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Trusts Archives

If used correctly, a revocable trust could help avoid probate

Choosing to utilize planning tools other than wills commonly occur during individuals' estate planning. For many Massachusetts residents, a revocable trust could come in handy if they hope to avoid probate or allow certain assets more protection. However, while this tool can prove beneficial in theory, parties may only be limiting themselves if they do not use their trusts to their full potential.

Massachusetts parents may be interested in a special needs trust

Having a child with special needs can add a different element to an individual's life. Therefore, when considering end-of-life plans, Massachusetts residents may wish to consider adding additional elements to their estate plans. A special needs trust could be one potential option to consider as individuals work to create their plans.

Revocable trust, other options may be of use in Massachuestts

Asset protection is often important to many Massachusetts residents. Because they likely have worked long and hard to obtain their property, money and other assets, it is common for concerns to arise when it comes to the distribution of that property after death. Luckily, creating a revocable trust or other type of trust account could help individuals address their concerns. 

Revocable or irrevocable trust -- which is right for me?

When planning one's estate, there are numerous things to consider -- such as how assets and beneficiaries would best be protected, for instance. Unfortunately, many Massachusetts residents may not know all of the available options open to them that will allow them to achieve such goals. Honestly, for some, creating trusts may prove to be in their best interests -- but what kind? Should revocable trust or an irrevocable trust be chosen?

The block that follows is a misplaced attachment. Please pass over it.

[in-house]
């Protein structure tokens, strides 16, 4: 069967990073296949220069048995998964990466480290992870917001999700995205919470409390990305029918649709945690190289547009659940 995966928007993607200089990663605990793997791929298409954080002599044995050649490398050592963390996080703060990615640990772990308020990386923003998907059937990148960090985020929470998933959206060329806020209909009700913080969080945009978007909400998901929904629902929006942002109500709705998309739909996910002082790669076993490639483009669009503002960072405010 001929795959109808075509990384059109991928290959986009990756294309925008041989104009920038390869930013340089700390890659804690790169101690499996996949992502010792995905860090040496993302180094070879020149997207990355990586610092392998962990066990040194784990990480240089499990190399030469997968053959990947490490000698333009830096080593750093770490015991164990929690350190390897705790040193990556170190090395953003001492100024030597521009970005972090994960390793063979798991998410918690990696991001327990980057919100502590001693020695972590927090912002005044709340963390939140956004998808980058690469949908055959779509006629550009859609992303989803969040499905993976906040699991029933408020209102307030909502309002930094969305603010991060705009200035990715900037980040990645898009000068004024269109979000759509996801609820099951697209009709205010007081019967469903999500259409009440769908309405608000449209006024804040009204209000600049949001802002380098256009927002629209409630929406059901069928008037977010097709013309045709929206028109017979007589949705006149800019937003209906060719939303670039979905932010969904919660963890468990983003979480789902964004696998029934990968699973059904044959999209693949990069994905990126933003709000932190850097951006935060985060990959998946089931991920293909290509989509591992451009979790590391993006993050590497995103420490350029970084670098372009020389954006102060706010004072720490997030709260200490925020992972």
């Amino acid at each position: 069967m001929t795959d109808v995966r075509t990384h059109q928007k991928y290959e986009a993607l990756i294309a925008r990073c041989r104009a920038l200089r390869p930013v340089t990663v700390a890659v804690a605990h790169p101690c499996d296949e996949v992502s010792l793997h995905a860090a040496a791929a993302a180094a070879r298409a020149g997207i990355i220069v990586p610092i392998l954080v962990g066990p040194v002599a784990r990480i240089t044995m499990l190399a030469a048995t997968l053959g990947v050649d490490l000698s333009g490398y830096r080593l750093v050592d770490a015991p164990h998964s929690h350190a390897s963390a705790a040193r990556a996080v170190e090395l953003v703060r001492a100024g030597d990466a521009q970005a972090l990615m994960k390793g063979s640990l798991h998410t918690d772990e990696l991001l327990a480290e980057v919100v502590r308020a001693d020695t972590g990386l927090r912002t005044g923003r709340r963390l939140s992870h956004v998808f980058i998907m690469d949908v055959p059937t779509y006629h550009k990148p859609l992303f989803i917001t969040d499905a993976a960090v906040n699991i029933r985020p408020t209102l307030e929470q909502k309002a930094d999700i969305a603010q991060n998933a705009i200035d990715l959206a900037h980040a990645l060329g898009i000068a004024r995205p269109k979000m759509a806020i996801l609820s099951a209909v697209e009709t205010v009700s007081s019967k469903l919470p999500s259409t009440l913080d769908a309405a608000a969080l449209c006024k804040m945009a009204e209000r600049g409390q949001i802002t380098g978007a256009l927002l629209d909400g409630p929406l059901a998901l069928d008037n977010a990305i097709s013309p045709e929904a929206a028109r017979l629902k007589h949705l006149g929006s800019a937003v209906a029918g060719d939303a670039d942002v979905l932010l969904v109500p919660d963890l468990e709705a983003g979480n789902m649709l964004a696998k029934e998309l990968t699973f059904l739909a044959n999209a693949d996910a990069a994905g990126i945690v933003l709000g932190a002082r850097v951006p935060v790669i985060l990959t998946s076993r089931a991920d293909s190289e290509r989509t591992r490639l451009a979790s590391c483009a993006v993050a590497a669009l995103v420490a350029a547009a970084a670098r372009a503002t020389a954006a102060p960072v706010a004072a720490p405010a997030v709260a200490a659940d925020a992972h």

A special needs trust can help put parents' minds at ease

Many Massachusetts parents devote their lives to taking care of their children -- especially children with special needs. These children often require care even after they become adults, and additional estate planning will most likely be required in order to help secure their futures. Creating a special needs trust to go along with other documents could help put parent's minds at ease.

Powers of attorney are essential parts of estate planning

Most Massachusetts residents focus on what will happen after their deaths when creating estate plans. However, it is just as important, if not more so in some cases, to plan for what will happen in the event that they are not able to care for themselves at some point. This is where powers of attorney become essential.

Having a will and a revocable trust is not enough

Massachusetts residents who engage in estate planning often feel that their job is done once they sign on the dotted line. However, having a will and/or a revocable trust is not enough to ensure that the assets will end up with the proper heir or beneficiary. The property needs to be properly titled and beneficiary designations on other accounts need to be in line with the rest of the estate plan.

Using a revocable trust to distribute assets to children

There are many types of trusts that can be used depending on an individual's circumstances and family dynamics. Even so, the most popular type of trust used by people here in Massachusetts and elsewhere is the revocable trust. This is because the grantor can make changes to the trust during his or her lifetime.

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